Research in ecology and evolutionary biology (EEB) plays a key role in
understanding and intervening in our current environmental and climate
crisis. Although anthropogenic stressors and climate change continue to
disproportionately affect Black, Indigenous, and people of colour
(BIPOC) individuals, their valuable scientific voices are shockingly
underrepresented within EEB. To underscore this problem, we present a
case study on EEB PhD graduates in the US (1994-2018), which illustrates
that BIPOC scholars are significantly underrepresented in their cohorts.
We recommend key steps that the EEB Academy should take to increase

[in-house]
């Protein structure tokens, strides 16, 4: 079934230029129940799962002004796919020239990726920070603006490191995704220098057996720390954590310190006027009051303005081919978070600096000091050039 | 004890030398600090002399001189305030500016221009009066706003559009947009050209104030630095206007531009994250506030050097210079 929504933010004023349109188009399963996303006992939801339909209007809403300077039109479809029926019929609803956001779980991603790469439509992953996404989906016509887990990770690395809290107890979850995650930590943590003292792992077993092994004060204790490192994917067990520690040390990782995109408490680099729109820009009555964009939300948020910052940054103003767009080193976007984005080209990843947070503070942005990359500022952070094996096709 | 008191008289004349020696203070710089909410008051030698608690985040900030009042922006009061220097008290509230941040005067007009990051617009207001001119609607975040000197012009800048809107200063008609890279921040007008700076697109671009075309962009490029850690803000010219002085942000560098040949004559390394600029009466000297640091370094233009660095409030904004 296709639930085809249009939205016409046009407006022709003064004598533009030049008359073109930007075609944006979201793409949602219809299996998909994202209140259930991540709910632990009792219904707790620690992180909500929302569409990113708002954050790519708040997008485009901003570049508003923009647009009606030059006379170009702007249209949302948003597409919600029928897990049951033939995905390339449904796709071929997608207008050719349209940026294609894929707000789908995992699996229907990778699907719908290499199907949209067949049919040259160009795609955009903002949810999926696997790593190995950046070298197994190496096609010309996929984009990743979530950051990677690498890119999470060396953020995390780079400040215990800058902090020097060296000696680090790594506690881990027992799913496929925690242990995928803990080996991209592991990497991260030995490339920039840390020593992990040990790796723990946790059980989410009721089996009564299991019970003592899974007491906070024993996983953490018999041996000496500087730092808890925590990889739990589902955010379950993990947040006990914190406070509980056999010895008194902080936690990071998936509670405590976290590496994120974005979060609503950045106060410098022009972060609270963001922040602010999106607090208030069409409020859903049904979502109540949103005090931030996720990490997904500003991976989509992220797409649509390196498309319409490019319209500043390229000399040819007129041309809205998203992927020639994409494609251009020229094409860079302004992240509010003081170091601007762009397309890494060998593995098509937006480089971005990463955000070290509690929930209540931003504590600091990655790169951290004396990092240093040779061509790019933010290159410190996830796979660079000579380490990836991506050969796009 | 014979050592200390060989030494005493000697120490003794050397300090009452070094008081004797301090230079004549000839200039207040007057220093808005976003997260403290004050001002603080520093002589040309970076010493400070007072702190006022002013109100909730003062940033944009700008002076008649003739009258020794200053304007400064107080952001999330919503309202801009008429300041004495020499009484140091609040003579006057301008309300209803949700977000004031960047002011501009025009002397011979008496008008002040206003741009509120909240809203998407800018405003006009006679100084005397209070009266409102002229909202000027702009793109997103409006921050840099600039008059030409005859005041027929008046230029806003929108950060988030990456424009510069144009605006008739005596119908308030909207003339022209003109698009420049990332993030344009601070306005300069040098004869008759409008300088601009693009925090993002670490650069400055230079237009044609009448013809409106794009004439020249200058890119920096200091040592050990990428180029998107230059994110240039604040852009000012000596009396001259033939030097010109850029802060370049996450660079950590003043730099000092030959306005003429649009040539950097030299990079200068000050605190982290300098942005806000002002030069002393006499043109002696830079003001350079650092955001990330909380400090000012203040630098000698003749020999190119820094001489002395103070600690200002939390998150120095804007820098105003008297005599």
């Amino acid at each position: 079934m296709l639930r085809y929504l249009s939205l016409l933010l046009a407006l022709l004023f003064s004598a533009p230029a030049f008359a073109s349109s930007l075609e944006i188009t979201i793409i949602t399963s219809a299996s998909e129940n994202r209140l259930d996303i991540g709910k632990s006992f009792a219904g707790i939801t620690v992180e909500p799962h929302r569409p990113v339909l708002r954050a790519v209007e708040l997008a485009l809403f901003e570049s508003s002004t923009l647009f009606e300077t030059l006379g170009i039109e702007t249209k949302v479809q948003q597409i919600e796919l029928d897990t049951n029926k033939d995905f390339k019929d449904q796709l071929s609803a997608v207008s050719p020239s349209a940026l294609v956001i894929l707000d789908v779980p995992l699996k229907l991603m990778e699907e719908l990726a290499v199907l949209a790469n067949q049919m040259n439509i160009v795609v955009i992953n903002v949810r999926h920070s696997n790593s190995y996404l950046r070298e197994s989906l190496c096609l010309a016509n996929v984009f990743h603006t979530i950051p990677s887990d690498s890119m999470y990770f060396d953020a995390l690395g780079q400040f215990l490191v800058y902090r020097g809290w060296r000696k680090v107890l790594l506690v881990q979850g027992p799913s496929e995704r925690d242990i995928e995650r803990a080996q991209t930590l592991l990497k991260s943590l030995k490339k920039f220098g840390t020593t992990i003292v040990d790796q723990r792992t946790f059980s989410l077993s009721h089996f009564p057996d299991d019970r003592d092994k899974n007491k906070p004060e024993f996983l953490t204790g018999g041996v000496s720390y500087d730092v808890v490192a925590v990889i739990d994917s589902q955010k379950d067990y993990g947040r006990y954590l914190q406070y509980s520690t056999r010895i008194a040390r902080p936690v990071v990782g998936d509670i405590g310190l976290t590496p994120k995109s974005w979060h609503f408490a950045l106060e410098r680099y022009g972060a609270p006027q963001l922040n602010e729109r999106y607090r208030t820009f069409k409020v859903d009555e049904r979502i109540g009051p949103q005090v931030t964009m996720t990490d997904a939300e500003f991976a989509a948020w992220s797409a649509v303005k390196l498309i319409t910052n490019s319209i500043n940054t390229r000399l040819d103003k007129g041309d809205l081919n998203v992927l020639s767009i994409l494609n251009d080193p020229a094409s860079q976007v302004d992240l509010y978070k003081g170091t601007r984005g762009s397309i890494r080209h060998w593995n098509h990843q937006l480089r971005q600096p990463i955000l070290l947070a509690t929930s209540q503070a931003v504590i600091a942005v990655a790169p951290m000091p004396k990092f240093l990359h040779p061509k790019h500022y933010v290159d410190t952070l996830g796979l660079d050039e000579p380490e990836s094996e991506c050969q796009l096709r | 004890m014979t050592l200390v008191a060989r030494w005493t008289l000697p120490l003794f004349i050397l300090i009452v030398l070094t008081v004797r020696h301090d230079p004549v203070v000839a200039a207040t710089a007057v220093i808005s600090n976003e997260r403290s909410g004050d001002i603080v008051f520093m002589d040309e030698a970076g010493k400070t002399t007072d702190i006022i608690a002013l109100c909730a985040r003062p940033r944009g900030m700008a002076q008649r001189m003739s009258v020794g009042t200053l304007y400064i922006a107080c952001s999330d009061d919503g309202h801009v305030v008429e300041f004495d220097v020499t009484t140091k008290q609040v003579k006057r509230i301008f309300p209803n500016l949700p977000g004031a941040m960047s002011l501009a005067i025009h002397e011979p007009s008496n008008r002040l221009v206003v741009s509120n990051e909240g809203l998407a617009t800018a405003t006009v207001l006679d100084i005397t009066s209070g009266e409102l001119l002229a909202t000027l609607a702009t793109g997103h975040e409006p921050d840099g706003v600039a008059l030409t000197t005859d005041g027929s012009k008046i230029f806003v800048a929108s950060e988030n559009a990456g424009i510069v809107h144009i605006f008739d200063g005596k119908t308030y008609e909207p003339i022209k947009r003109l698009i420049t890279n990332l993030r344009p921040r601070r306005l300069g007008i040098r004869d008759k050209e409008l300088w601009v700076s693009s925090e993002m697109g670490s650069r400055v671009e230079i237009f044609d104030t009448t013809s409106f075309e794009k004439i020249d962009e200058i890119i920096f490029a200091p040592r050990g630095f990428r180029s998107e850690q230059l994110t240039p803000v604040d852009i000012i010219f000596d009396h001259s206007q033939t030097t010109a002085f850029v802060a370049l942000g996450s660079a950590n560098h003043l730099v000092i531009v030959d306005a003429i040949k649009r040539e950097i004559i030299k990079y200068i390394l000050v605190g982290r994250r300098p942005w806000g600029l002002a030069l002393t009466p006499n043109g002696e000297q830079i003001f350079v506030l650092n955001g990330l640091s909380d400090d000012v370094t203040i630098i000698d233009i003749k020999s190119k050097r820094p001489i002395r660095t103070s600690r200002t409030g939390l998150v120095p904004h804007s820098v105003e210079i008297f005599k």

representation of BIPOC scholars in EEB, including anti-racism education
and practice, increased funding opportunities, integration of diverse
cultural perspectives, and a community-minded shift in PhDs.
Importantly, this advice is directed at those who wield power in the
Academy (e.g., funding agencies, societies, institutions, departments,
and faculty), rather than BIPOC scholars already struggling against
inequitable frameworks in EEB.